The Story of America’s Deadliest Sniper
By: Dan Ketler, Lion’s Eye Staff Writer, email@example.com
Earlier this month the highly anticipated Oscar-nominee film, American Sniper, directed by Clint Eastwood, premiered nationwide in select theaters. This incredible true story depicts the life and events of the world’s deadliest sniper, Chris Kyle. Kyle was a sharpshooter in the United States Navy SEALs.
The Texas native accounted for 160 confirmed kills from four tours in the Iraqi war. As much as this movie was about Kyle’s astounding military career, it also helped spread awareness about a very serious psychological disorder known as Post-Traumatic Stress Disorder (PTSD).
In American Sniper, Chris Kyle, is portrayed by actor Bradley Cooper—who gives an incredible performance to pay tribute to the war veteran. The movie begins on the rooftops of a building in Iraq. It sends a powerful message to viewers right off the bat. Sniper begins showing a young Chris Kyle preparing to take down his first victims: a woman and a child who were about to blow up a tank with a rocket launcher. Just before he pulls the trigger, the screen switches to flashbacks of Kyle’s childhood: Kyle running around with his younger brother, hunting with his father, and even later as a rodeo-horseback rider. Each event shows how this man was shaped and molded into the most deadly sharpshooter the Navy SEALs have ever seen.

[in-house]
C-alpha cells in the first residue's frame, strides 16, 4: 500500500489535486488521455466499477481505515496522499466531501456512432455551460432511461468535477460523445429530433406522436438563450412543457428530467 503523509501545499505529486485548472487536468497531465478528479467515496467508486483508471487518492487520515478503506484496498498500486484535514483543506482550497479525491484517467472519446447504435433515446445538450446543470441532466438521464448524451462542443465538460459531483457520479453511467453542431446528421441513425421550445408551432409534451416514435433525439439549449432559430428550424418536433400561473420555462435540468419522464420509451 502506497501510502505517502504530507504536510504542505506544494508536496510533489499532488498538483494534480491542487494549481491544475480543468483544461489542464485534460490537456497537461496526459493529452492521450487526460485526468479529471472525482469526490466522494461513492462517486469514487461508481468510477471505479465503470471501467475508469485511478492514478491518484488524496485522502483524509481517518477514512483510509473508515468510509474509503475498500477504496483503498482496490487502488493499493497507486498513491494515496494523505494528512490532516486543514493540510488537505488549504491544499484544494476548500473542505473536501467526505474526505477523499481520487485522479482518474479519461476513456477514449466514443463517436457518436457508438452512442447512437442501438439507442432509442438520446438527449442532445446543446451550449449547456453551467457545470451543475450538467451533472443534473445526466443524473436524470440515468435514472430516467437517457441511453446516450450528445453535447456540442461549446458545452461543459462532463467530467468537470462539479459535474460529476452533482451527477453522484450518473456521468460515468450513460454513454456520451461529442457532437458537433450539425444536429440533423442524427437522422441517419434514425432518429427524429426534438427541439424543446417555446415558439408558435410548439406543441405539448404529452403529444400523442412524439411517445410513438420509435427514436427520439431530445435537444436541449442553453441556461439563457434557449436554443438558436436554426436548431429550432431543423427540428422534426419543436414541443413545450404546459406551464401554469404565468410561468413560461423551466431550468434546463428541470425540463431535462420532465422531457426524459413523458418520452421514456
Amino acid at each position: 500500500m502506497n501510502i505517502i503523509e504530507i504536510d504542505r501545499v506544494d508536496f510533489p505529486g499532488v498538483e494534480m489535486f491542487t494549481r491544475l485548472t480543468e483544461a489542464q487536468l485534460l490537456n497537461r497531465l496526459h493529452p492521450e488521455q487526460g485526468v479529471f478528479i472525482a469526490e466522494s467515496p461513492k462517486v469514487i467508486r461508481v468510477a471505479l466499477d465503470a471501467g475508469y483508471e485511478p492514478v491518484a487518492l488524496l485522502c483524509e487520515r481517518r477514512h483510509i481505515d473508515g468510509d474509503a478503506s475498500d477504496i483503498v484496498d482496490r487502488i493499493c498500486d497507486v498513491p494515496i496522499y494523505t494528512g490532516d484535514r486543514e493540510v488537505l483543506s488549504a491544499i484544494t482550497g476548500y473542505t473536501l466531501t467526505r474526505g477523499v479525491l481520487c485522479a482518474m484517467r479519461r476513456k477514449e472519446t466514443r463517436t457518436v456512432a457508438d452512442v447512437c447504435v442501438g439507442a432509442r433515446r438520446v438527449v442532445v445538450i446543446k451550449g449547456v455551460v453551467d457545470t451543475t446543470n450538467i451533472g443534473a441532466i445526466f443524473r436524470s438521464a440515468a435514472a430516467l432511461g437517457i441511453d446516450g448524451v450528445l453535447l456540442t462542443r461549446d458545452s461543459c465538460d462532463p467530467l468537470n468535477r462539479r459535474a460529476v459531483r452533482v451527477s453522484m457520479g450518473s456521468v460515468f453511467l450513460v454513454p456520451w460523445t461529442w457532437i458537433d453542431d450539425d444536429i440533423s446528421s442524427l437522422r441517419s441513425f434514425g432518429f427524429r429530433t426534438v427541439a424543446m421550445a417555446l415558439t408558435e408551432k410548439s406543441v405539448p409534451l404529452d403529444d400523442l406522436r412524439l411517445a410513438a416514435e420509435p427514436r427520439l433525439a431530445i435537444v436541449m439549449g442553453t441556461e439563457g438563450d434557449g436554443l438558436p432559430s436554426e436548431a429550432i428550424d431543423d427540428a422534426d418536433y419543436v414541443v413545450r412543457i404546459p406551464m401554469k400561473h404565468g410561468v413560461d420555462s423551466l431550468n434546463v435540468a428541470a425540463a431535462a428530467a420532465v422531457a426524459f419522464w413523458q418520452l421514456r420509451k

As the movie goes on, Chris Kyle fulfills his duties as a soldier, yet begins to struggle as he returns home to his wife, Taya, played by Sienna Miller. Taya sees what the war is doing to her husband yet she can’t deny him his loyalty to protecting his “brothers” and his country. Through relentless psychological pain, she allows him to go on not one, but four tours to Iraq. When he comes back from war, you can clearly see he has left a piece of himself behind, metaphorically speaking, each time he leaves Iraq. Cooper does a great job showing this because you can really see how his mind is gradually deteriorating.
When Kyle returns home from his final tour, after being awarded many medals and being honorably discharged, he is not the same Chris we met in the beginning of the movie. He sits and keeps to himself, lacking any emotion at all and is stuck in the terror and agony of his duties. All he can focus on is the endless sounds of war. It becomes clearer that what helps calm his terrors is helping those who were involved in war, his military brethren.
This story is brilliantly told, not only by the amazing acting talents of Cooper, who most definitely deserves to win an Oscar for his performance, but also by the powerful messages embedded in each scene by Clint Eastwood. For those of you who don’t really care for films involving war and bloodshed, I still highly recommend seeing this film. As much as it is gruesome and terrifying, I think everyone can come to understand and respect what this film is really about. I guarantee you will not leave the theater disappointed.